Clay shooting careers - becoming a coach, with Georgina Roberts

PUBLISHED: 13:00 31 March 2020 | UPDATED: 16:30 15 April 2020

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Georgina Roberts made her mark on the Olympic Trap stage before turning her attentions to coaching. Here, we find out more about what it took to get where she is today

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Georgina Roberts is a 22-year-old Olympic Trap shooter who, about a year ago, made the choice to take a temporary step back from her competitive career and focus her efforts on coaching. Her experience of international competition and all the associated highs and lows, along with a clear understanding of the time and dedication required to reach that level, left her well-placed to advise her diverse group of clients in all areas of their own shooting. I was keen to find out more about Georgina, who only two years ago was shooting alongside the Juniors she now coaches through British Shooting’s Talent Pathway programme. We decided to meet at Doveridge Shooting Ground to chat about her own route into this challenging vocation, and, of course, to break some clays together!

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Crazy schedules and qualifications

First up, I was surprised and impressed to discover that Georgina has a full-time job outside of the shooting world, and that all her coaching and shooting fits around this, making for a seriously crazy schedule.

She described her job role as: “Constant chaos! I’m a full-time publisher at MoneySuperMarket, an athlete, a coach for British Shooting and privately, through G.T. Roberts Coaching, an ambassador for The Mintridge Foundation, a writer for BASC and Clay Shooting magazine, a board member for the Welsh Clay Target Shooting Association (WCTSA) and I’m also completing a part-time university degree.”

It’s a stark reminder of how challenging it is to make a living working full time in the shooting world – it seems that if going full time is your end goal, it is something to be worked towards, especially if you are coaching privately and building your own client list. Before that can happen, it helps to get some qualifications under your belt. Georgina is a CPSA safety officer, an ISSF D licence coach, and has completed the NSPCC safeguarding course, which is a wonderful idea if you plan to be working with children, not only to learn how to protect them but also yourself. She has also worked with UK Coaching with the Women into High Performance programme, with Women’s Sport Trust and their Game Changers Academy, and is taking the ISSF referees course at the end of February. It’s some list, and shows her complete dedication to bettering herself as a coach in order to give the most back to her clients. I was curious to find out whether it’s necessary to acquire such qualifications, and whether you should be shooting at a high level competitively before considering training others.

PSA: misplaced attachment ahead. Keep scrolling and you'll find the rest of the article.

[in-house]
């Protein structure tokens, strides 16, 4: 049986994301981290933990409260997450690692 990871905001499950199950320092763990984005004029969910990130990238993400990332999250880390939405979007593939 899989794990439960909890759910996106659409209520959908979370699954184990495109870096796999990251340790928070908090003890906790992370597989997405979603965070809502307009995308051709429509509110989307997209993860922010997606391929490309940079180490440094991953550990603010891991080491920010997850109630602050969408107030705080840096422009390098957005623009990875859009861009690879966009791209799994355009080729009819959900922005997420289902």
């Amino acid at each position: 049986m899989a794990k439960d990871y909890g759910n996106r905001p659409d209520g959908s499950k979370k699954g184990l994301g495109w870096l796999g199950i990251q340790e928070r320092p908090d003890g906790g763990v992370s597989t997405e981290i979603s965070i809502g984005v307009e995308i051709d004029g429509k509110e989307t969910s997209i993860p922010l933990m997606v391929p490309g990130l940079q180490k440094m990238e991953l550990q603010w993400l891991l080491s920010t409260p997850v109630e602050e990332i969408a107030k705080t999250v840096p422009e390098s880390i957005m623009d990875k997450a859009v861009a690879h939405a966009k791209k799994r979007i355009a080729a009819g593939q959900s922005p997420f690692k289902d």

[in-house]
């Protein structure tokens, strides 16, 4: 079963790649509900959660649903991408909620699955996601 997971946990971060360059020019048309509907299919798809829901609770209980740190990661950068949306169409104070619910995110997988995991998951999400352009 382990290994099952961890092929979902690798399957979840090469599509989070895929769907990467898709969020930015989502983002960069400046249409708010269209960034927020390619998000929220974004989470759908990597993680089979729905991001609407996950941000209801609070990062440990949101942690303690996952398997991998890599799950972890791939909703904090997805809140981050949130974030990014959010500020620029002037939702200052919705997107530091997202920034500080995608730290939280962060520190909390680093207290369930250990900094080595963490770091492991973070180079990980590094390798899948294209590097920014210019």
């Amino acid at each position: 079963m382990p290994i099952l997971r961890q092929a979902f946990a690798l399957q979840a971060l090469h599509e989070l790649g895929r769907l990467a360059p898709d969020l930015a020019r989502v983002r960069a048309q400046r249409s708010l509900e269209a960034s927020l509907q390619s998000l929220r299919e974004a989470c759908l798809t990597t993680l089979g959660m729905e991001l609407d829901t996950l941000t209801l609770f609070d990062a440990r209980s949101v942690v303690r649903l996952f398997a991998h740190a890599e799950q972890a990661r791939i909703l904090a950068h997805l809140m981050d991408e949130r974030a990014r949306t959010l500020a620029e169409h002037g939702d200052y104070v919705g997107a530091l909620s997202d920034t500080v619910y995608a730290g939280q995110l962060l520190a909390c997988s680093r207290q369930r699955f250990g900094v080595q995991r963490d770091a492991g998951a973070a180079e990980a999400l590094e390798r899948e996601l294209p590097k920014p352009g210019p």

Georgina said: “There are many people who believe you don’t need a certificate to be a coach, and I can totally see where they are coming from, but I genuinely enjoy learning about the sport from different viewpoints (with regards to various organisations).

“Coaching is definitely not a ‘one size fits all’ thing and you don’t have to be a top-level competitive shooter before you can coach someone else. My coach at the moment is Sheik Ahmed Al Maktoum, who is an Olympic gold medallist, and he is wonderful (he also coaches Steve Scott and Pete Wilson). But, at the same time, there are people like Christian Schofield [of British Shooting] who has never shot for Great Britain, but his knowledge and experience of shooting are just incredible. I have never met anyone who has a better understanding of shooting as a sport. He’s a really good shot, but he never had that top level experience, he just craves knowing more! He wants to know everything there is to know, and if he doesn’t know it he’ll go and find out. So, every coach is different.”

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Building clients and offering more

When it comes to building a client base and a good reputation, Georgina’s advice is to offer more, let it come naturally, and use social media to your advantage. She told me: “I’m very lucky because I started coaching on the Talent Pathway, so I got some regular clients who wanted a bit of extra private coaching with me on the side to supplement the 10 Pathway sessions a year. But I think you just need to have a bit of faith – people will come to you! Don’t try and force it on people, you just have to get your name out there, show the positive side, and offer more to your clients than just saying ‘you’re behind that’ or ‘you’re in front of that’. People want value, and so I try to offer loads of off-the-range support as well as on-range coaching. I’m very open about the fact that I want to help people build their mindset, build their physical training, and talk about mobility and nutrition as well as their technique and all the stuff that just happens on the range. Shooting is a sport, and I think people forget that there’s a lot more to it than just pulling the trigger. So I think it’s really important to show or tell people why you’re special and why they should come to you.

“Social media is the future of everything! I know a lot of people have websites, but for me that is something people can click through to for a little more information – social media is where people are, especially Instagram. Everyone should have profiles to try and build their name. Another thing people often overlook is LinkedIn. There aren’t many shooting instructors on there, but I’m trying to connect with people outside of the shooting world who are involved in different sports, and see what they are doing, how they are bringing value to their sport, and how I can apply that to what I’m trying to do.